With all of the talk about the movie coming out this summer, “The Fault In Our Stars” (by John Green) is getting a lot of attention. While it’s billed as “Young Adult” fiction, you may be wondering what age the book is really appropriate for. The short answer is that it depends on the kid. But here are some things to help you figure out if it is right for yours.
What’s In the Book?
The book is narrated by 16-year-old Hazel, a cancer patient who meets 17-year-old Augustus, a cancer survivor and amputee. Although there are some comedic parts of the book, it is definitely more of a love story and drama. Hazel explains in some detail many of the things that she has gone through and we hear from other characters dealing with cancer and loss as well.
As far as the love story goes, it is mainly mild with the exception of one scene that does get a little hot and heavy. There’s sex involved but not in graphic detail. It takes place long after feelings have developed and the relationship has progressed. That said, they are still teenagers having sex.
For the most part, the book has achieved much critical acclaim. The one major exception is that The Daily Mail described it as “mawkish at best, exploitative at worst.” I didn’t even know what mawkish meant, but apparently it means “sentimental in a feeble or sickly way” or “sad or romantic in a foolish or exaggerated way.” I will agree on the “sentimental,” “sad,” and “romantic” but disagree with the rest (as do most reviewers).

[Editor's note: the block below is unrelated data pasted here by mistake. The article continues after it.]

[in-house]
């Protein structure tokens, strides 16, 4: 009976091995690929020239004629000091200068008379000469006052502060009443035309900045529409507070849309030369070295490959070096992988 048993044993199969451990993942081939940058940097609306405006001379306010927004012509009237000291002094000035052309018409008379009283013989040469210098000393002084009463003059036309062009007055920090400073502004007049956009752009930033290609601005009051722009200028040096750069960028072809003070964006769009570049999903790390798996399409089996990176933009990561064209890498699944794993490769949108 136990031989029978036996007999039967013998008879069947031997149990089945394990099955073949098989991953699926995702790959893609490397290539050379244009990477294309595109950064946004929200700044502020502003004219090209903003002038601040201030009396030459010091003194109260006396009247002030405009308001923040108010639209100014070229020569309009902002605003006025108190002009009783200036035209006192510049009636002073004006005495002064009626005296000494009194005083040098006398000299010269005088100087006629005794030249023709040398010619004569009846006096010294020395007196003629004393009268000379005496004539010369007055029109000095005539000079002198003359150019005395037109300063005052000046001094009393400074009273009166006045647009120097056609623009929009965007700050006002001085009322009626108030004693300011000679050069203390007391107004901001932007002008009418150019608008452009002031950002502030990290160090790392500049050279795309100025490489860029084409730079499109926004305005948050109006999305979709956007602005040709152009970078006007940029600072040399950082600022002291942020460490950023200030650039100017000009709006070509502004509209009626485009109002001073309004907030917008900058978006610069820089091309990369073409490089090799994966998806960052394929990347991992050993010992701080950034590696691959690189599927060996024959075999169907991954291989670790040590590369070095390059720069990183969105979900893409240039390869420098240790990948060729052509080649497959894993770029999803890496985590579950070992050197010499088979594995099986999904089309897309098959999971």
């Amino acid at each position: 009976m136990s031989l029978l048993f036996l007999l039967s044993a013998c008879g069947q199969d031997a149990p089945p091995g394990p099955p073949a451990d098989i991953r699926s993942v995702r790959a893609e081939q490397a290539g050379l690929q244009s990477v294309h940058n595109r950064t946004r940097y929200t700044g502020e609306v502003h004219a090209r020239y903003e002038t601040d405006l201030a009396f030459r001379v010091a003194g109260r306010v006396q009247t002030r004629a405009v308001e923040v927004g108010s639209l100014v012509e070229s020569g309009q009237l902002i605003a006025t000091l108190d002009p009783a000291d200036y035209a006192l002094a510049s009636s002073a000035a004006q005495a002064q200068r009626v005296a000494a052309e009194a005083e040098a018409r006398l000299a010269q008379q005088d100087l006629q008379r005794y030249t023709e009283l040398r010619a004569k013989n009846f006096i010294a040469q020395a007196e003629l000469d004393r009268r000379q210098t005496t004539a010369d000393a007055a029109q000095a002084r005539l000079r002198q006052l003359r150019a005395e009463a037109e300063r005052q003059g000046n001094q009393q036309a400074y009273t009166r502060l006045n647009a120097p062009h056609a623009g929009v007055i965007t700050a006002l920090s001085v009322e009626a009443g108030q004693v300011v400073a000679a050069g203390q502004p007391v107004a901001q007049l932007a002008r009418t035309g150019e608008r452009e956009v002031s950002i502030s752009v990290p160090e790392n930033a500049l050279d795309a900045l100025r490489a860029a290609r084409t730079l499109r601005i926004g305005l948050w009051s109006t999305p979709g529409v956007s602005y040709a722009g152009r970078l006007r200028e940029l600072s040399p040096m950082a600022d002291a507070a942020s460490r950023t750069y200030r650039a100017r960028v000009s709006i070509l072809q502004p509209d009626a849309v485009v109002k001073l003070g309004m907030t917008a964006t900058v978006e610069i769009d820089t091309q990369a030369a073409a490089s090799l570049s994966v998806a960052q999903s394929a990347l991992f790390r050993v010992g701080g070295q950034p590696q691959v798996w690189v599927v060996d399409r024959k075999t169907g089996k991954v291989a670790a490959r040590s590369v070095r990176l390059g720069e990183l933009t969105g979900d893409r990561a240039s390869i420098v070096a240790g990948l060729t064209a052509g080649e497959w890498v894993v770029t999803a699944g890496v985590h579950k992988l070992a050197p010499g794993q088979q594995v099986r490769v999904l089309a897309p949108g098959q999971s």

I let my 13-year-old daughter read the book only after reading it myself. She’s mature for her age and I knew she could handle both the dark emotions of the characters as well as the love scene. However, I would not recommend it for all 13-year-olds and will not let my 11-year-old read it yet. It’s not that there is really any objectionable material but it’s more a matter of when a child is ready for the type of material involved. Will they be scared reading about cancer? Can they even understand the emotions behind it all?
If your child is old enough to understand and appreciate the book, I think it was the best book I read in 2013. Whereas most popular Young Adult books are about futurist worlds or “silly” teen relationships, this one is more a story about appreciating life.
The Movie Trailer
For a little extra glimpse into what you can expect from both the book and the movie, check out the movie trailer. The movie is set to be released June 6, 2014.
Have you read “The Fault In Our Stars?” Would you let your kids?